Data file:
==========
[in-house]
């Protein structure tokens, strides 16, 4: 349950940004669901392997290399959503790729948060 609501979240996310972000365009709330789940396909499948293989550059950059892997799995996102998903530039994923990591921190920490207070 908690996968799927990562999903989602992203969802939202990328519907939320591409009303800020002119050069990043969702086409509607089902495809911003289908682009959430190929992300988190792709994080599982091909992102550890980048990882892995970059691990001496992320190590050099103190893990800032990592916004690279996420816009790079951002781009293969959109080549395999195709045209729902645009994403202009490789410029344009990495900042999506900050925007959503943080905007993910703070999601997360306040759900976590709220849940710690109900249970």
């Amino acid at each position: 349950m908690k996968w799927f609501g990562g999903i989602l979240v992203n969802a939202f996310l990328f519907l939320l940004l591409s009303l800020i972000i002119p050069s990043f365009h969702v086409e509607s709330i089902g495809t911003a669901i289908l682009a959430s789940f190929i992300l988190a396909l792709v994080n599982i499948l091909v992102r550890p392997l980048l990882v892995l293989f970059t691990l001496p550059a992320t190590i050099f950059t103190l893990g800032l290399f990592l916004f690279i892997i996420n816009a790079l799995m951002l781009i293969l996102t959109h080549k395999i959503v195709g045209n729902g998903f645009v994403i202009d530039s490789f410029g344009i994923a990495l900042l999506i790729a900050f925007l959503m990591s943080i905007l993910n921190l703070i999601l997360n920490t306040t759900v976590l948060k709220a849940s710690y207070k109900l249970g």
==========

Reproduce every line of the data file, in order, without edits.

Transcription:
[in-house]
């Protein structure tokens, strides 16, 4: 349950940004669901392997290399959503790729948060 609501979240996310972000365009709330789940396909499948293989550059950059892997799995996102998903530039994923990591921190920490207070 908690996968799927990562999903989602992203969802939202990328519907939320591409009303800020002119050069990043969702086409509607089902495809911003289908682009959430190929992300988190792709994080599982091909992102550890980048990882892995970059691990001496992320190590050099103190893990800032990592916004690279996420816009790079951002781009293969959109080549395999195709045209729902645009994403202009490789410029344009990495900042999506900050925007959503943080905007993910703070999601997360306040759900976590709220849940710690109900249970």
């Amino acid at each position: 349950m908690k996968w799927f609501g990562g999903i989602l979240v992203n969802a939202f996310l990328f519907l939320l940004l591409s009303l800020i972000i002119p050069s990043f365009h969702v086409e509607s709330i089902g495809t911003a669901i289908l682009a959430s789940f190929i992300l988190a396909l792709v994080n599982i499948l091909v992102r550890p392997l980048l990882v892995l293989f970059t691990l001496p550059a992320t190590i050099f950059t103190l893990g800032l290399f990592l916004f690279i892997i996420n816009a790079l799995m951002l781009i293969l996102t959109h080549k395999i959503v195709g045209n729902g998903f645009v994403i202009d530039s490789f410029g344009i994923a990495l900042l999506i790729a900050f925007l959503m990591s943080i905007l993910n921190l703070i999601l997360n920490t306040t759900v976590l948060k709220a849940s710690y207070k109900l249970g």